Flight Attendant Morale Is At An All-Time Low. Here's What Airline Passengers Should Know

If you've taken a flight in the last few years, you've likely experienced some snags. From long delays to lost luggage, the industry has not fully recovered from the pandemic. Travel across the board nosedived during the pandemic, and many aviation workers were furloughed. When air travel started back up, the increase in flights outpaced airlines' abilities to sufficiently staff. Under the Federal Aviation Administration (FAA), flight attendants are not allowed to work over 14 hours in a shift. However, if they pass 14 hours during their shift, there's little they can do about it. Dutch flight attendant Juliana Oliveira told CNN, "We do not get extra pay for extra hours."

Pay is a major point of dissatisfaction among flight attendants. The union representing Alaska Airlines is currently negotiating a new contract. They're pushing for a 40% wage increase and threatening to strike during the upcoming holiday season, according to Simple Flying.

Staffing shortage translates to long shifts and a lack of work-life balance for flight attendants. It also makes for disgruntled travelers. There are obscenely long waits at the airport. Passengers are also finding themselves on dreaded hunts for lost luggage. Additionally, there are frequent flight cancellations that often leave passengers stranded. These situations are what turn disgruntled travelers into irate passengers. With all these factors considered, it's not surprising that flight attendant morale is evidently at an all-time low.

Reports of unruly passengers persist

Since the pandemic, the number of unruly passenger reports has risen rapidly, reaching its peak in 2021, per the FAA. The frequent provocations were attributed to the face mask mandate at the time. While current reports are not as high as they were during the pandemic, the working conditions of flight attendants are far from ideal. In the case of a passenger punching a Southwest flight attendant (per USA Today), the abuse can be physical. But it can also be psychological. Flight attendant Rich Henderson told CNN, "I had a passenger throw a cup at me, tell me I was worthless and tell me that I was horrible at my job. I felt so dehumanized."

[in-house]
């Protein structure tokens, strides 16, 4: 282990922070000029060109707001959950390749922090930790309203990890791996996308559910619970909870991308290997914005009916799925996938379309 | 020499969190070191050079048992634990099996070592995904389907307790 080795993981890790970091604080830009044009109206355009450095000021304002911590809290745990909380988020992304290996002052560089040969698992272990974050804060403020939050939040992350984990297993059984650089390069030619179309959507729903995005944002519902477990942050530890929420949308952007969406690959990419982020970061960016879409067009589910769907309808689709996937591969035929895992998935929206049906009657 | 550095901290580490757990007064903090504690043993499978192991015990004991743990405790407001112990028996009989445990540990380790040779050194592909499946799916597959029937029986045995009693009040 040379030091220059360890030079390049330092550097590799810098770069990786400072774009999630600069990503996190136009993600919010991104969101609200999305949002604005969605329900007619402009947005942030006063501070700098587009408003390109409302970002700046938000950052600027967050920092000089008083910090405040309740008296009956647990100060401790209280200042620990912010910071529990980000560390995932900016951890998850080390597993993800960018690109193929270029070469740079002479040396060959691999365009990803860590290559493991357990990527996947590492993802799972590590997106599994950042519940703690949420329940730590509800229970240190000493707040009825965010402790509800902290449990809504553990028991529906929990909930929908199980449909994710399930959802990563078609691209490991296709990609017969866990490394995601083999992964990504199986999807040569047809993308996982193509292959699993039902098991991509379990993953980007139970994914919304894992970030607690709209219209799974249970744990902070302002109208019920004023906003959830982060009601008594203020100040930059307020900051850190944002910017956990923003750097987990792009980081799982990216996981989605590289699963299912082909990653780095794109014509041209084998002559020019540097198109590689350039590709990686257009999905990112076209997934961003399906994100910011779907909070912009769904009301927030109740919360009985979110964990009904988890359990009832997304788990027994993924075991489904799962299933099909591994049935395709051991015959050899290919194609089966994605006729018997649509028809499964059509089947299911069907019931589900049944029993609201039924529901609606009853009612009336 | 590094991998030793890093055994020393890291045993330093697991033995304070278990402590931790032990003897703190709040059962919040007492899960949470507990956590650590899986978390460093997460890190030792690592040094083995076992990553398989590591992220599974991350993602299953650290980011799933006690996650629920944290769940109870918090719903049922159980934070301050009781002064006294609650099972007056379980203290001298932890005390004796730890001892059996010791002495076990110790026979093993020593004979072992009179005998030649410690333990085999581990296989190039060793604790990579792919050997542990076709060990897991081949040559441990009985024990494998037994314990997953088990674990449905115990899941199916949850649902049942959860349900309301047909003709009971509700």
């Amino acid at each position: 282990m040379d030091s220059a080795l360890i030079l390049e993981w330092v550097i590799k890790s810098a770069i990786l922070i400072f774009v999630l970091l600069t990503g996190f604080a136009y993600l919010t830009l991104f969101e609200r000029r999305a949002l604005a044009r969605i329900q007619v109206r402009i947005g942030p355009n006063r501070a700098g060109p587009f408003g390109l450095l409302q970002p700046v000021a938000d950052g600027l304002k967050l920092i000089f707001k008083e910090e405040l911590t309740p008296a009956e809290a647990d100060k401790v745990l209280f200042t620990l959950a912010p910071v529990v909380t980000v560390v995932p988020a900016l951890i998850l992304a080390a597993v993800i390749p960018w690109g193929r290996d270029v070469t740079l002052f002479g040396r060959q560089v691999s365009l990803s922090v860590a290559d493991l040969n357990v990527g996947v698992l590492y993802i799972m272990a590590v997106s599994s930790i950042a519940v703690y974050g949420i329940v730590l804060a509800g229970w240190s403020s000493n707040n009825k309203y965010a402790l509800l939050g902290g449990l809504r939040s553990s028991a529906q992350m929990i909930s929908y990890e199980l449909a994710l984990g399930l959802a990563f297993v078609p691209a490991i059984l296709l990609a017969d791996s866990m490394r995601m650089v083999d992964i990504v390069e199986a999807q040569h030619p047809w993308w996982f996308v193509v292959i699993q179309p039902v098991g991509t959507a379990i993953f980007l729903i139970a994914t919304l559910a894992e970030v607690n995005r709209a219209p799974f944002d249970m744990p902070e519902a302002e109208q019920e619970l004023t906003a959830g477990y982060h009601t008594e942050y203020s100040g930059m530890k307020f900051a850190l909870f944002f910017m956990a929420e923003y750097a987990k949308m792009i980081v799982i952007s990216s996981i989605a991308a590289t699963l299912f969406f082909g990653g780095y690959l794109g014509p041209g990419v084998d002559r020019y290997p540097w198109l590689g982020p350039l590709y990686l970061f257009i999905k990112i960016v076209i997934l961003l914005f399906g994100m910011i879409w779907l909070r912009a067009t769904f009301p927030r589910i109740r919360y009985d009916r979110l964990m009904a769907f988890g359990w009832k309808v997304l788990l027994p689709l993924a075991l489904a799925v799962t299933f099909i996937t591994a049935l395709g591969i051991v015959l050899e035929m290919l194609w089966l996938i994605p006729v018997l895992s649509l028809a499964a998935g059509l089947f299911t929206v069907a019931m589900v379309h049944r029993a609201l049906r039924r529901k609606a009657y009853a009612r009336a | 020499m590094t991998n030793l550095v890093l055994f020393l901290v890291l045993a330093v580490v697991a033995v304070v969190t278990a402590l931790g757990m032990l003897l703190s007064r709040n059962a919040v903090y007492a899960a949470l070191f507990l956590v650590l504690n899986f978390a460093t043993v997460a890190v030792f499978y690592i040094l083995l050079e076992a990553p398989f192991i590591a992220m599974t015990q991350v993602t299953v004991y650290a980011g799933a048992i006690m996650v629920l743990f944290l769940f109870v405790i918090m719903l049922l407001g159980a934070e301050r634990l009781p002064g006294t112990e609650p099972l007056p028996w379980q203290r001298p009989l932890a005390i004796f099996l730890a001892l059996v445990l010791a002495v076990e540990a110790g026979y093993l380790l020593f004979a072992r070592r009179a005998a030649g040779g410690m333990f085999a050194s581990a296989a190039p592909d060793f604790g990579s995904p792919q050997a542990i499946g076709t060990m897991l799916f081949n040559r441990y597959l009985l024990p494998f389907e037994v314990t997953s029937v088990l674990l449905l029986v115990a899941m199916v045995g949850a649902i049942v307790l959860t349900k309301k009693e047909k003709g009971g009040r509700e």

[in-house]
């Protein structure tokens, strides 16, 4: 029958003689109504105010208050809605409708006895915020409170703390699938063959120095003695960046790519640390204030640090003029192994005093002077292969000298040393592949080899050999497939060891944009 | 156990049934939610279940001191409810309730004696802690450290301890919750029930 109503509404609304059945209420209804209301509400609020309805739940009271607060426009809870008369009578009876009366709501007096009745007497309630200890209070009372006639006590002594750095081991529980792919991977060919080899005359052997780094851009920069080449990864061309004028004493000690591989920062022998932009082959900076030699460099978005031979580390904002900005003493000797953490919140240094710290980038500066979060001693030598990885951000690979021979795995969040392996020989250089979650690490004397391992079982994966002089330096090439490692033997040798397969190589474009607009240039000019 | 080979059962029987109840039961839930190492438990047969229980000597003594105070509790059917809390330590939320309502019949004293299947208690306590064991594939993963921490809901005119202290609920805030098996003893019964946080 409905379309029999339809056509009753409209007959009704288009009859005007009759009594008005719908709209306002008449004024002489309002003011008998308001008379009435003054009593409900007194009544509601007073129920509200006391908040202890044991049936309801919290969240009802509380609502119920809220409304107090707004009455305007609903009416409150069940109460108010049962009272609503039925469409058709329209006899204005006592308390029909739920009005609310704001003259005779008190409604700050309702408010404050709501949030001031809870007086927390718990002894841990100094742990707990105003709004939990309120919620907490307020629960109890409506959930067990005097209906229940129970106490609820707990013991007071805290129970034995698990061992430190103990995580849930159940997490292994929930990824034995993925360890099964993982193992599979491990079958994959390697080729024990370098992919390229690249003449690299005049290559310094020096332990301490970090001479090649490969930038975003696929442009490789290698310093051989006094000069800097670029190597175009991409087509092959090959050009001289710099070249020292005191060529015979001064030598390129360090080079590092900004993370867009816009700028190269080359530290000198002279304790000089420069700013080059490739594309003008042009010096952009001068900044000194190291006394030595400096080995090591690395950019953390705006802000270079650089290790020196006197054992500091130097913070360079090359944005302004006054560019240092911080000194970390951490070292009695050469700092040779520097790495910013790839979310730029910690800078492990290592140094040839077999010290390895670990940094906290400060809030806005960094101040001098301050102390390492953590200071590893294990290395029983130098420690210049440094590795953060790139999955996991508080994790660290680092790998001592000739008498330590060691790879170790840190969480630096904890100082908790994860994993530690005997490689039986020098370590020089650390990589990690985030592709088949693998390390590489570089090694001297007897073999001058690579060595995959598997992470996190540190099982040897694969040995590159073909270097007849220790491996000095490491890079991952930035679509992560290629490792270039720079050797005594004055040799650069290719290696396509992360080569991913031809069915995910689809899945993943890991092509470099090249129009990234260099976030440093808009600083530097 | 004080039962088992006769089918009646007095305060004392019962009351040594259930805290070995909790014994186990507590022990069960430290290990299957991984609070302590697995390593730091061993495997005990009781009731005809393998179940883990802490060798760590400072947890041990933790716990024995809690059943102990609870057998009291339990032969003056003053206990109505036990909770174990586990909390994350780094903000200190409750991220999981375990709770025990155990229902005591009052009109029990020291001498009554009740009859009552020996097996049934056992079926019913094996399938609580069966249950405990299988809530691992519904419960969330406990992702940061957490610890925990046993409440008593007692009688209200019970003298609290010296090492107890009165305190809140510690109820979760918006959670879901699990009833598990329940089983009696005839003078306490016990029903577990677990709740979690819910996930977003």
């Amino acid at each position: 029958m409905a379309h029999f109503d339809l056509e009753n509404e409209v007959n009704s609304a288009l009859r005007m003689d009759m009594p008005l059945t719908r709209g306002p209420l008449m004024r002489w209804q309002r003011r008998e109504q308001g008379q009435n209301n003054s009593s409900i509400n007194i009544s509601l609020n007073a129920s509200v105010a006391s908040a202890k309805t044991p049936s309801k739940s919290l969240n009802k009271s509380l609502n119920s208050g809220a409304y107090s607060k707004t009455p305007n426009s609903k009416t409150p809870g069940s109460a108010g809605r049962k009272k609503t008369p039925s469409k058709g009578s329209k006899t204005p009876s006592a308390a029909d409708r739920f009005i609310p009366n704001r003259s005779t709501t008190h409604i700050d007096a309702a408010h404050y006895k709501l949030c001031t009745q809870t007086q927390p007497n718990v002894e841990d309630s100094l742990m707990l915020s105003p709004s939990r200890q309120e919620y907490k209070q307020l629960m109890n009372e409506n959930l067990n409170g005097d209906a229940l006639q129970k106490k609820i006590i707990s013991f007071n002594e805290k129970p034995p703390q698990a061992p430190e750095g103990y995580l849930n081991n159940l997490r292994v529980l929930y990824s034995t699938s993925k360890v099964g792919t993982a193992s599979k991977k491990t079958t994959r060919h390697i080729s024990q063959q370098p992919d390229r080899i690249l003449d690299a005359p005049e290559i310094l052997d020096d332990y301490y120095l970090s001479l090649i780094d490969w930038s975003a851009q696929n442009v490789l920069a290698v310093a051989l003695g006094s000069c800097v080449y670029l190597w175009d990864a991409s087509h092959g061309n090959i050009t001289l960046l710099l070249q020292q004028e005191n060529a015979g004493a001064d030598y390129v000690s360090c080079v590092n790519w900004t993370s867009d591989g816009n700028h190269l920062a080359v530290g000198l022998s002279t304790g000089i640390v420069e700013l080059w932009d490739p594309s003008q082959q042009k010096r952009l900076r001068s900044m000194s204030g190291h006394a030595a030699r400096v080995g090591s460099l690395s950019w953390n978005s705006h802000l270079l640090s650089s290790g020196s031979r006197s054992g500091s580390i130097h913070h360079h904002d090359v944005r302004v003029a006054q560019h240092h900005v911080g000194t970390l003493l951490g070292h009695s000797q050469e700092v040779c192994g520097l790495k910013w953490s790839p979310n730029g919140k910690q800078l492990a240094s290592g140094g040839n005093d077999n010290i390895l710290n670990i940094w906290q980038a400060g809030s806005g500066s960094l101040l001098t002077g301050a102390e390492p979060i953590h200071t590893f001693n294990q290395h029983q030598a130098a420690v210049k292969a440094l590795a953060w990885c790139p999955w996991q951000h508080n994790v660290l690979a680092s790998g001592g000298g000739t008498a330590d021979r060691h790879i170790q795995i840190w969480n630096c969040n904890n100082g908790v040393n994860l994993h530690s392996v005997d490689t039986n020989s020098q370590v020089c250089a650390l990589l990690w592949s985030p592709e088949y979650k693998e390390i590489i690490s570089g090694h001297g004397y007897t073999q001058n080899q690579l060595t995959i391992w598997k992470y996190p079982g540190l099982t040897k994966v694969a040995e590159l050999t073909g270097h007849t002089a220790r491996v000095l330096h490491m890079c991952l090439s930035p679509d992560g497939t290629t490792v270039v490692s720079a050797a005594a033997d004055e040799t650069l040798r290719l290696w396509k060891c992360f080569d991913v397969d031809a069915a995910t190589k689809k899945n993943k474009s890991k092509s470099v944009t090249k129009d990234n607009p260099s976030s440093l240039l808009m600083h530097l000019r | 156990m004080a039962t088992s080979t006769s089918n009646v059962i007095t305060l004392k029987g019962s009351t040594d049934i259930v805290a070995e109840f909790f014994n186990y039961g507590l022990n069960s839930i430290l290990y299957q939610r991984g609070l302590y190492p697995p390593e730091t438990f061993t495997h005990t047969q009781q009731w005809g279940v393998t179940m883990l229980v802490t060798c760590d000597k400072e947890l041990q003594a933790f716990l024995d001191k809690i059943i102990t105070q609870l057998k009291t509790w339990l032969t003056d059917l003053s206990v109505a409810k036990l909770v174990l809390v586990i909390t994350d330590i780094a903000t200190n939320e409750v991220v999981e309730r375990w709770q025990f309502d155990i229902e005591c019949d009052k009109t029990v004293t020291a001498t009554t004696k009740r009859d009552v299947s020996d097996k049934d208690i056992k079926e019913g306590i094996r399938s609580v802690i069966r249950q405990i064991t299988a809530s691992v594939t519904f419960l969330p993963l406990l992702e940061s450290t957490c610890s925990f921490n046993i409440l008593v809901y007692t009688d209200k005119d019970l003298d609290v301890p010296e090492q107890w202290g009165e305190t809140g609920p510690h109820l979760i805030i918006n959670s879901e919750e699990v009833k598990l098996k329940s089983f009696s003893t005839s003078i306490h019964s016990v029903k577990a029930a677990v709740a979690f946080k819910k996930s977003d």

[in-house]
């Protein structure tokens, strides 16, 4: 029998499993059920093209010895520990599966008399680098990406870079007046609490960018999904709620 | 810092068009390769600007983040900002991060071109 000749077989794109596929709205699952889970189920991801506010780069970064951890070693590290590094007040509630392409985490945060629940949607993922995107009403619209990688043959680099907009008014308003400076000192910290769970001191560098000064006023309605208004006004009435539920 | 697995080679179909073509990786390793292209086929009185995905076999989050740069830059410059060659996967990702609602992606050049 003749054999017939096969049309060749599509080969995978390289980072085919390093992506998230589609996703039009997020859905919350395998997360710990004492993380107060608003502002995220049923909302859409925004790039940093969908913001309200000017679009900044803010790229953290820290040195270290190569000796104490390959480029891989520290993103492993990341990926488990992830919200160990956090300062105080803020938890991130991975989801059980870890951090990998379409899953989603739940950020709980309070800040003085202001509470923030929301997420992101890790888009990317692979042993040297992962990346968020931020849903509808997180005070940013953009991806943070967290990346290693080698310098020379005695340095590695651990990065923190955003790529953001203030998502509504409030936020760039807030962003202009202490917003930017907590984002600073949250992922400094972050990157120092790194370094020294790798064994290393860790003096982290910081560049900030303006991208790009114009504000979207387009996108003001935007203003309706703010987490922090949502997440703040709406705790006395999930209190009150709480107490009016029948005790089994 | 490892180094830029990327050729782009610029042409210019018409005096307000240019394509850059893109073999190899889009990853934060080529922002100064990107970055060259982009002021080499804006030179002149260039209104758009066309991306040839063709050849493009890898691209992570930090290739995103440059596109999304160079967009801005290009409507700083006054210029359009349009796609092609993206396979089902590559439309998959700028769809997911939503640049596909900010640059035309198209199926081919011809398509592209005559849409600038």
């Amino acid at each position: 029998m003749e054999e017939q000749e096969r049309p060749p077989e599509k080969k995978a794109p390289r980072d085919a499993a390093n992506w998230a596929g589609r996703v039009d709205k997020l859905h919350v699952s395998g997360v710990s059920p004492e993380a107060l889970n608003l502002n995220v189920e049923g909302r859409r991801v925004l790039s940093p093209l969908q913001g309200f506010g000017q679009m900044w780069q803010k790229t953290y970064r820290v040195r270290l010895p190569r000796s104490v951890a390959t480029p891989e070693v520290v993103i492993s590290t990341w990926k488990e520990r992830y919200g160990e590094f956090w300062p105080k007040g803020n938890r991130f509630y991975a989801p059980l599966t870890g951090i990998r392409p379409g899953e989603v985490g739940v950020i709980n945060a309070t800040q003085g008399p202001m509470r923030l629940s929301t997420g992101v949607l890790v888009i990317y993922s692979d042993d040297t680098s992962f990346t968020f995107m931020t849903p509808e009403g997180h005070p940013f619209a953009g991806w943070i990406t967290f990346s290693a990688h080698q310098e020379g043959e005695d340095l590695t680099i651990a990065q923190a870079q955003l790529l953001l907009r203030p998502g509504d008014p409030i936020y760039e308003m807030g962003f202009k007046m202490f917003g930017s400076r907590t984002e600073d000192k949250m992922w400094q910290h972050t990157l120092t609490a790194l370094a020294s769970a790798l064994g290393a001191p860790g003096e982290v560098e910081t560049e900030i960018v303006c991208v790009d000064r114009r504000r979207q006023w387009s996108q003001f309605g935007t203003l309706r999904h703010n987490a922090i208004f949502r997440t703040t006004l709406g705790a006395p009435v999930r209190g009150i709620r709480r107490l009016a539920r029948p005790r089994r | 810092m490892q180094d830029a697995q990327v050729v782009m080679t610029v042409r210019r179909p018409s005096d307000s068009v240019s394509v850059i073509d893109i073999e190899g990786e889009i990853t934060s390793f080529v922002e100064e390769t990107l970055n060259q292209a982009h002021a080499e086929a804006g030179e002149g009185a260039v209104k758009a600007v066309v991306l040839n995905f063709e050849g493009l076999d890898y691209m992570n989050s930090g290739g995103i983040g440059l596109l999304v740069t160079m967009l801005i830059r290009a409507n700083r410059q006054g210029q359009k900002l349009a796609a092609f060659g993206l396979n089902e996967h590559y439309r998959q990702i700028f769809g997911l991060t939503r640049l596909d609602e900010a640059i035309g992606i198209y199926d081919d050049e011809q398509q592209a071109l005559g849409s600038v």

Passenger disruptions are not problems exclusive to North America. This is a global issue that flight attendants all over the world are grappling with. This breeding ground of toxic work environments has contributed to many flight crew exiting the industry.

What's on the horizon?

There's an annual conference dedicated to tackling the issue of unruly passengers. Dispax World takes place in Prague in October. The sessions and panels span over two days and feature professionals in the aviation industry. Last year, the Protection from Abusive Passengers Act was passed (via the Association of Flight Attendants). The FAA also issued a zero-tolerance policy against unruly passengers. Under this policy, they can dole out more severe penalties such as fines, as well as refer cases to the FBI for criminal review. And at the end of last month, the American Airlines flight attendants' union voted to authorize a strike if needed, according to the Association of Professional Flight Attendants. This means a strike could happen if contract negotiations don't yield improvements.

Policy reform and long-term change will take time. In terms of day-to-day support, one of the most immediate resources for flight attendants is a supportive community. Founded by a flight attendant in 2019, th|AIR|py is a mental health non-profit. The site provides resources, financial support, and a 24/7 text support line for flight attendants around the world. Traveling can be stressful for all those involved. This is a good reminder to practice a little extra empathy during your next flight.